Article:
Wingspan around 20 mm. It is easily distinguished with its one or two angled cross-lines and metallic golden fringe to the forewings.
Grassland, rough meadows and gardens.
This species flies in June and July. Its normal flight time is at night, when it is attracted to light. By day it rests head-down on grass stalks and is easily disturbed.
The larvae feed on the stems of various types of grasses, usually at the base.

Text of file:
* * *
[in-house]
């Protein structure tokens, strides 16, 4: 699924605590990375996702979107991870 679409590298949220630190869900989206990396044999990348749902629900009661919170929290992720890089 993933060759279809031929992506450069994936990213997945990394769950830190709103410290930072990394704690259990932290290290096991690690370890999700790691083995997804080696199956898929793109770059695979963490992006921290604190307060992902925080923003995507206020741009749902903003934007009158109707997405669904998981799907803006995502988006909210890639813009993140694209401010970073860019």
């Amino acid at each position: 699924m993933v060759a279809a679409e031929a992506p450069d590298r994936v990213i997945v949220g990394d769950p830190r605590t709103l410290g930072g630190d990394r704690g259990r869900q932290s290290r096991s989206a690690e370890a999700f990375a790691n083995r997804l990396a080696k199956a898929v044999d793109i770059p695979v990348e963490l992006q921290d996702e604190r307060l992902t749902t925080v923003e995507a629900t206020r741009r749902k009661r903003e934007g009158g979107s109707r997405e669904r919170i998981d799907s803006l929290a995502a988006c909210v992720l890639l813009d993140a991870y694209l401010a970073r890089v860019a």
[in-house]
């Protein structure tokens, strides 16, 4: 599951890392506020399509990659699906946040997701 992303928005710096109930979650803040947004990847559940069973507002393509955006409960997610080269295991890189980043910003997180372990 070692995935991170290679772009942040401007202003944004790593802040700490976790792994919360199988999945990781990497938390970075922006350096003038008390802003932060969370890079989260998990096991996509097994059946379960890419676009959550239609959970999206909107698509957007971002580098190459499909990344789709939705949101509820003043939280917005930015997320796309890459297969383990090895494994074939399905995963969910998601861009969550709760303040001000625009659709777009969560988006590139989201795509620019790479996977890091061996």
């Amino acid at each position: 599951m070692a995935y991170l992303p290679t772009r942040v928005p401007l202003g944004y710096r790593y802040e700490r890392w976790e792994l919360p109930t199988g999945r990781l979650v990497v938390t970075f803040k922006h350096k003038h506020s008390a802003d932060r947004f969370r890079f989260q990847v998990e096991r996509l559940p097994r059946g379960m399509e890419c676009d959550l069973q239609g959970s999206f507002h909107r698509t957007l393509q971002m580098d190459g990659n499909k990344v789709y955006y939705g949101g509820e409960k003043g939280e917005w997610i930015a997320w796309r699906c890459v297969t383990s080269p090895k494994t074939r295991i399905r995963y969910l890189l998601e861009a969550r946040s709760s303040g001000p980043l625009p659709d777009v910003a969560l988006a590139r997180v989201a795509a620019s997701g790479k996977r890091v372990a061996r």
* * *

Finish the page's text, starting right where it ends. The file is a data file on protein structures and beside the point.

One of our commonest 'grass moths' often abundant throughout Britain. In the Butterfly Conservation’s Microlepidoptera Report 2011 this species was classified as common.
Very common in Leicestershire and Rutland. L&R Moth Group status = A (common and resident)
Leicestershire & Rutland Map
Enter a town or village to see local records
Yellow squares = NBN records (all known data)
Coloured circles = NatureSpot records: 2020+ | 2015-2019 | pre-2015